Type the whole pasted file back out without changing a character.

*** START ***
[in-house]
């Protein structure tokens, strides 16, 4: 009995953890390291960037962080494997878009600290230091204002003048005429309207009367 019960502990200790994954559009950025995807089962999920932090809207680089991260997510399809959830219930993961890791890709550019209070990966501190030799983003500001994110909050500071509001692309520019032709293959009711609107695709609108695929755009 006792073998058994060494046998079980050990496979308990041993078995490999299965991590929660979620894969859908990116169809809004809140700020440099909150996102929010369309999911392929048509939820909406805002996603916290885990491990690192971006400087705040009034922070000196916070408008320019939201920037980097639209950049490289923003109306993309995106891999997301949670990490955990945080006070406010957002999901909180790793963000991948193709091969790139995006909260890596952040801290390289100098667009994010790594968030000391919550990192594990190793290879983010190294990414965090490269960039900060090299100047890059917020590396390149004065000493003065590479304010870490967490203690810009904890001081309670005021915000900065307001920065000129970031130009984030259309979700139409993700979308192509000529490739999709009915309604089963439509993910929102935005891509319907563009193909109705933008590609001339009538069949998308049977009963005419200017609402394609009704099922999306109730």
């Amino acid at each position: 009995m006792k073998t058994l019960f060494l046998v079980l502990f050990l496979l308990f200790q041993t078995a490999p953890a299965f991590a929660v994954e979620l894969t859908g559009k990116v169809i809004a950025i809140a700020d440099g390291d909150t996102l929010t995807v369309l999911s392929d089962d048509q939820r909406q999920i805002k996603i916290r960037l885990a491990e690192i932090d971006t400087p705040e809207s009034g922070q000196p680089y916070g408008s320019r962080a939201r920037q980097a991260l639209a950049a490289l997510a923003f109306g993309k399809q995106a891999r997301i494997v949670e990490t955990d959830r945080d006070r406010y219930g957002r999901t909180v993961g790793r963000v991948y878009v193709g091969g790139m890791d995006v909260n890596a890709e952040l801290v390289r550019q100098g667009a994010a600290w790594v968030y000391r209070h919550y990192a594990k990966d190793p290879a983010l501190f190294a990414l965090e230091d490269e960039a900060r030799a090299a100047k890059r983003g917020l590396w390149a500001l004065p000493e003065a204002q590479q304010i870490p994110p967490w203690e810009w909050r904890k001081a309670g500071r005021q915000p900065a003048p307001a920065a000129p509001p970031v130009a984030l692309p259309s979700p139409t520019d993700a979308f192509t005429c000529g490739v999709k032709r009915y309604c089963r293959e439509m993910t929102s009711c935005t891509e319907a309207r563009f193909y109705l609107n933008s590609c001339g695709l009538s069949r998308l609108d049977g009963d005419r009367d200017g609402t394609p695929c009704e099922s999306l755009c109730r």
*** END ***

[in-house]
């Protein structure tokens, strides 16, 4: 009995953890390291960037962080494997878009600290230091204002003048005429309207009367 019960502990200790994954559009950025995807089962999920932090809207680089991260997510399809959830219930993961890791890709550019209070990966501190030799983003500001994110909050500071509001692309520019032709293959009711609107695709609108695929755009 006792073998058994060494046998079980050990496979308990041993078995490999299965991590929660979620894969859908990116169809809004809140700020440099909150996102929010369309999911392929048509939820909406805002996603916290885990491990690192971006400087705040009034922070000196916070408008320019939201920037980097639209950049490289923003109306993309995106891999997301949670990490955990945080006070406010957002999901909180790793963000991948193709091969790139995006909260890596952040801290390289100098667009994010790594968030000391919550990192594990190793290879983010190294990414965090490269960039900060090299100047890059917020590396390149004065000493003065590479304010870490967490203690810009904890001081309670005021915000900065307001920065000129970031130009984030259309979700139409993700979308192509000529490739999709009915309604089963439509993910929102935005891509319907563009193909109705933008590609001339009538069949998308049977009963005419200017609402394609009704099922999306109730």
């Amino acid at each position: 009995m006792k073998t058994l019960f060494l046998v079980l502990f050990l496979l308990f200790q041993t078995a490999p953890a299965f991590a929660v994954e979620l894969t859908g559009k990116v169809i809004a950025i809140a700020d440099g390291d909150t996102l929010t995807v369309l999911s392929d089962d048509q939820r909406q999920i805002k996603i916290r960037l885990a491990e690192i932090d971006t400087p705040e809207s009034g922070q000196p680089y916070g408008s320019r962080a939201r920037q980097a991260l639209a950049a490289l997510a923003f109306g993309k399809q995106a891999r997301i494997v949670e990490t955990d959830r945080d006070r406010y219930g957002r999901t909180v993961g790793r963000v991948y878009v193709g091969g790139m890791d995006v909260n890596a890709e952040l801290v390289r550019q100098g667009a994010a600290w790594v968030y000391r209070h919550y990192a594990k990966d190793p290879a983010l501190f190294a990414l965090e230091d490269e960039a900060r030799a090299a100047k890059r983003g917020l590396w390149a500001l004065p000493e003065a204002q590479q304010i870490p994110p967490w203690e810009w909050r904890k001081a309670g500071r005021q915000p900065a003048p307001a920065a000129p509001p970031v130009a984030l692309p259309s979700p139409t520019d993700a979308f192509t005429c000529g490739v999709k032709r009915y309604c089963r293959e439509m993910t929102s009711c935005t891509e319907a309207r563009f193909y109705l609107n933008s590609c001339g695709l009538s069949r998308l609108d049977g009963d005419r009367d200017g609402t394609p695929c009704e099922s999306l755009c109730r």